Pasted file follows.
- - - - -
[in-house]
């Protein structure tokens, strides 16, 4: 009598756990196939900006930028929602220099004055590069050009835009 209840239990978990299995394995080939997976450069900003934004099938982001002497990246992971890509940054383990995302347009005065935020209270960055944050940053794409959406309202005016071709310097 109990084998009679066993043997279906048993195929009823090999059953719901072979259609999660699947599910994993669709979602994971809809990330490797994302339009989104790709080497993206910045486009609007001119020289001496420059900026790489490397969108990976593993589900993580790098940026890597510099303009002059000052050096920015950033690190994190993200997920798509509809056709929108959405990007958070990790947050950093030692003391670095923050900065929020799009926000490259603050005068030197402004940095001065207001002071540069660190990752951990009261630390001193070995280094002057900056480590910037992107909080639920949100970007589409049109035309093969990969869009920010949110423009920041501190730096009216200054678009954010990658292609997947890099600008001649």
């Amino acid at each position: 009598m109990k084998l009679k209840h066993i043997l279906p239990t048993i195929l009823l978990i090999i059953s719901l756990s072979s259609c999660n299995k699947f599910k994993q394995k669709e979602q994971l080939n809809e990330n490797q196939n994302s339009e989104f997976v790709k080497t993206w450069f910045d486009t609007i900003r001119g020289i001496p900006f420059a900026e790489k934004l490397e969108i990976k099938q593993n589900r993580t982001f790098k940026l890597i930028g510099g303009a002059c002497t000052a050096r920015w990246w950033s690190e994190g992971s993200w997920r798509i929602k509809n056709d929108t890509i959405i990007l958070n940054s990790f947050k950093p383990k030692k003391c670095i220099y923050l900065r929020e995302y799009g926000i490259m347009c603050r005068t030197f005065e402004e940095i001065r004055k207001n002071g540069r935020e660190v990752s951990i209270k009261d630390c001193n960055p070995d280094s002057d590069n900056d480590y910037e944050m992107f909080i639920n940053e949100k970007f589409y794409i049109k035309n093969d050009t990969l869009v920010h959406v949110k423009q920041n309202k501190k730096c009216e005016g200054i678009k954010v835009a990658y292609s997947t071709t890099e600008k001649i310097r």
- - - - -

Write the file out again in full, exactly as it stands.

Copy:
[in-house]
């Protein structure tokens, strides 16, 4: 009598756990196939900006930028929602220099004055590069050009835009 209840239990978990299995394995080939997976450069900003934004099938982001002497990246992971890509940054383990995302347009005065935020209270960055944050940053794409959406309202005016071709310097 109990084998009679066993043997279906048993195929009823090999059953719901072979259609999660699947599910994993669709979602994971809809990330490797994302339009989104790709080497993206910045486009609007001119020289001496420059900026790489490397969108990976593993589900993580790098940026890597510099303009002059000052050096920015950033690190994190993200997920798509509809056709929108959405990007958070990790947050950093030692003391670095923050900065929020799009926000490259603050005068030197402004940095001065207001002071540069660190990752951990009261630390001193070995280094002057900056480590910037992107909080639920949100970007589409049109035309093969990969869009920010949110423009920041501190730096009216200054678009954010990658292609997947890099600008001649």
């Amino acid at each position: 009598m109990k084998l009679k209840h066993i043997l279906p239990t048993i195929l009823l978990i090999i059953s719901l756990s072979s259609c999660n299995k699947f599910k994993q394995k669709e979602q994971l080939n809809e990330n490797q196939n994302s339009e989104f997976v790709k080497t993206w450069f910045d486009t609007i900003r001119g020289i001496p900006f420059a900026e790489k934004l490397e969108i990976k099938q593993n589900r993580t982001f790098k940026l890597i930028g510099g303009a002059c002497t000052a050096r920015w990246w950033s690190e994190g992971s993200w997920r798509i929602k509809n056709d929108t890509i959405i990007l958070n940054s990790f947050k950093p383990k030692k003391c670095i220099y923050l900065r929020e995302y799009g926000i490259m347009c603050r005068t030197f005065e402004e940095i001065r004055k207001n002071g540069r935020e660190v990752s951990i209270k009261d630390c001193n960055p070995d280094s002057d590069n900056d480590y910037e944050m992107f909080i639920n940053e949100k970007f589409y794409i049109k035309n093969d050009t990969l869009v920010h959406v949110k423009q920041n309202k501190k730096c009216e005016g200054i678009k954010v835009a990658y292609s997947t071709t890099e600008k001649i310097r």